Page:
It’s Your Turn to Speak

Speech clarity is independence! This is my favorite tag line and explanation of what I do as a Speech-Language Pathologist. If we can communicate consistently so others can readily understand, we can be successful. Much is written about young children learning speech and language, but far less is discussed about simple communication expectations. Is it really a child’s turn to talk when we ask questions? Do we really think students can answer our questions? Do we know they can speak to peers, teachers, and bosses?

When we focus on challenges and goals we can easily forget to include simple, yet immensely important, communication opportunities. These can be found in greetings, small talk, discussions about the future, and everyday humor. These must be practiced to become natural, but the practice isn’t as hard as we think. It’s actually really easy. One of my favorite examples of how to do this is by helping children and adolescents participate in their own Individualized Education Plans (IEPs). Not just attending his/her IEP but speaking at their own IEP. There are many ways to prepare for this, but here is a wonderful video example of what I mean.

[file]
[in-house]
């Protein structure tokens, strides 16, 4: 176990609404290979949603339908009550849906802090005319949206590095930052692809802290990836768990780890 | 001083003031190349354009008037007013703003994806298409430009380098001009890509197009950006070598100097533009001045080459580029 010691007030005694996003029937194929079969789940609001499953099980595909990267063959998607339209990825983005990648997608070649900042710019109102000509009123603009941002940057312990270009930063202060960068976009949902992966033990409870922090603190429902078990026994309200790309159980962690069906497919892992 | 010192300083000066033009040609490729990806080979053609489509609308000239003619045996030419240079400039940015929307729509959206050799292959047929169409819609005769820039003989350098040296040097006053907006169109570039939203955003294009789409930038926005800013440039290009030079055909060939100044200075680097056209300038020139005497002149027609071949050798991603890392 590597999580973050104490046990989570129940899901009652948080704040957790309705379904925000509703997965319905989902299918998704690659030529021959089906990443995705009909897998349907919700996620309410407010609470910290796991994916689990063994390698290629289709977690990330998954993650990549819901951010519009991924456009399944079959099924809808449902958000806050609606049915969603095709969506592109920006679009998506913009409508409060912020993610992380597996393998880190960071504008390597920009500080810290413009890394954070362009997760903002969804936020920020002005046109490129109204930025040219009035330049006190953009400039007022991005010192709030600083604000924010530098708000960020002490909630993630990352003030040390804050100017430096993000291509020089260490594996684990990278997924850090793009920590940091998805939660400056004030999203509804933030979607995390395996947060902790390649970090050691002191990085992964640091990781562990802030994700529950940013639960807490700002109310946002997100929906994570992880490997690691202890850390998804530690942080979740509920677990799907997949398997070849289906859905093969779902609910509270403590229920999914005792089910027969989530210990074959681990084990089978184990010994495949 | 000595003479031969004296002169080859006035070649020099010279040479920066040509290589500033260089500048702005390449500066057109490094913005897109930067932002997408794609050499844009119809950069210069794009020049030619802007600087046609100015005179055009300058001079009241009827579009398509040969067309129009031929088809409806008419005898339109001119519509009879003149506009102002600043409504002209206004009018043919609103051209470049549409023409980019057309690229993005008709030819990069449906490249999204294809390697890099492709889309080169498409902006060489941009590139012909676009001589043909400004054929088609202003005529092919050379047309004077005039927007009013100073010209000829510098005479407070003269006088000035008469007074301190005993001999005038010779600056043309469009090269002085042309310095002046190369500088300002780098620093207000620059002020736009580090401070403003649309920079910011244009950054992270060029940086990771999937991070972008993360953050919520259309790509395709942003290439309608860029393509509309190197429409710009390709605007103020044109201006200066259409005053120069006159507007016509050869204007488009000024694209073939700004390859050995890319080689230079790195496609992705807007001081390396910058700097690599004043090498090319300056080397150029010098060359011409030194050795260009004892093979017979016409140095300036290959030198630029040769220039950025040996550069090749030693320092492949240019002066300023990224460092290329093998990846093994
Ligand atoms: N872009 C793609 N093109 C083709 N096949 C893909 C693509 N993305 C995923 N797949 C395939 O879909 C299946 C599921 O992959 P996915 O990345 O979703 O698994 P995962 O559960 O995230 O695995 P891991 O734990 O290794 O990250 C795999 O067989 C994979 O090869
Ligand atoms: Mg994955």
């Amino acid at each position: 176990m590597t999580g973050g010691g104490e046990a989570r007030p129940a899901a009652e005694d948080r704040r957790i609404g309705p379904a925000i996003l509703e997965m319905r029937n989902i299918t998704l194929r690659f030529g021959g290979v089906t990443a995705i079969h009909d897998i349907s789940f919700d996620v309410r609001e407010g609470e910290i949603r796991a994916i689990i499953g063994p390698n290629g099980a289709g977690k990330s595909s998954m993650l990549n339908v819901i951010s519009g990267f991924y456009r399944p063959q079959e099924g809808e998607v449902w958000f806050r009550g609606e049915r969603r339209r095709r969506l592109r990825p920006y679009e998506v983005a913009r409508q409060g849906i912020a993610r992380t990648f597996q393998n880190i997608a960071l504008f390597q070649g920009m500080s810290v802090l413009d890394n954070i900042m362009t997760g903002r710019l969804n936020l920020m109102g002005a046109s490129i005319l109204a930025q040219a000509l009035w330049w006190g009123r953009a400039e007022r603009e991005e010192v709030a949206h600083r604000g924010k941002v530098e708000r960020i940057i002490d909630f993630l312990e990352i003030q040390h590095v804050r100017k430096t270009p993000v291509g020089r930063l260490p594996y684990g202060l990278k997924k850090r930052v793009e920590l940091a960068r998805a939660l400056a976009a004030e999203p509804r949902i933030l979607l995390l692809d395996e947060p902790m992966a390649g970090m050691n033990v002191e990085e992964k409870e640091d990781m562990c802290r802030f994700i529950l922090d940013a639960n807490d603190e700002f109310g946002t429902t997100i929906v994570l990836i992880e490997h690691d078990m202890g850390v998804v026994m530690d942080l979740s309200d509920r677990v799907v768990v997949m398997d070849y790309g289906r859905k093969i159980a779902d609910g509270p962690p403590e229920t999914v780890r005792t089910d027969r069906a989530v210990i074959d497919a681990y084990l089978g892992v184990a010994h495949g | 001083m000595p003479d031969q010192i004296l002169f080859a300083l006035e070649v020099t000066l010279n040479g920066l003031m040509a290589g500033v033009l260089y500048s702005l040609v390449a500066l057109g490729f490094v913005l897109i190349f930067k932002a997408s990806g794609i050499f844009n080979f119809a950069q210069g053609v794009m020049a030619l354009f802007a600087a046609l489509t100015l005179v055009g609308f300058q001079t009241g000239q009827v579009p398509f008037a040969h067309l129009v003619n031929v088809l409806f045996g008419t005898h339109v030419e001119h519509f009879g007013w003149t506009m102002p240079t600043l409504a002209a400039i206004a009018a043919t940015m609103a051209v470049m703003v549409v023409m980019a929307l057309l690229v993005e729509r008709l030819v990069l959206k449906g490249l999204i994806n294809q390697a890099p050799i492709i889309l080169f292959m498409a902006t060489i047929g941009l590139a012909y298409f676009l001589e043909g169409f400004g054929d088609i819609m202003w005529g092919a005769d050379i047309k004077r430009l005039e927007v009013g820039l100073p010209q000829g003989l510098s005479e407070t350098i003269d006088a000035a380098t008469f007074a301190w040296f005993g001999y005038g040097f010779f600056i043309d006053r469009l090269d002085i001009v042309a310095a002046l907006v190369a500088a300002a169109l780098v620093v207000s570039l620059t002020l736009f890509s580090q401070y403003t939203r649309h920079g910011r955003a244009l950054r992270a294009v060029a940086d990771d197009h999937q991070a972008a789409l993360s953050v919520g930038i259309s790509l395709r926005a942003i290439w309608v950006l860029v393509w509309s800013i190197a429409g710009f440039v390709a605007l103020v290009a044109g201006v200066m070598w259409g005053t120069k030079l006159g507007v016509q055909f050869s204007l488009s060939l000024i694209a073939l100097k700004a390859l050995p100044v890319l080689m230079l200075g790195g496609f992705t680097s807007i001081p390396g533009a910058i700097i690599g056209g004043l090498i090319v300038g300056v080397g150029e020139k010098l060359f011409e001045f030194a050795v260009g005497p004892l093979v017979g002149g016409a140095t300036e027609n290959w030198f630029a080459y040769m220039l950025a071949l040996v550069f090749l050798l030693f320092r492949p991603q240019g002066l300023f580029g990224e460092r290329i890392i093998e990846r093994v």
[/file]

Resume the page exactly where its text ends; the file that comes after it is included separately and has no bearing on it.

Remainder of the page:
You may notice these few things (and probably more): capability, readiness, hard-work, humor, PRIDE, surprise, joy, and hope (a bit flowery, but hope is the word for the tear in my eye and maybe yours too). I do not mean this to be a feel-good tactic, but as a simple acknowledgment that we can do better and must assume those with Down syndrome can too.


Jennifer Gray

Jennifer Gray

Jennifer Gray MS, CCC-SLP has specific training in feeding, oral-motor, and oral-placement therapies and currently specializes in treating those with motor speech disorders and dysarthria. She is currently treating, speaking, and writing about speech and feeding difficulties and abilities for those with the diagnosis of Down syndrome.

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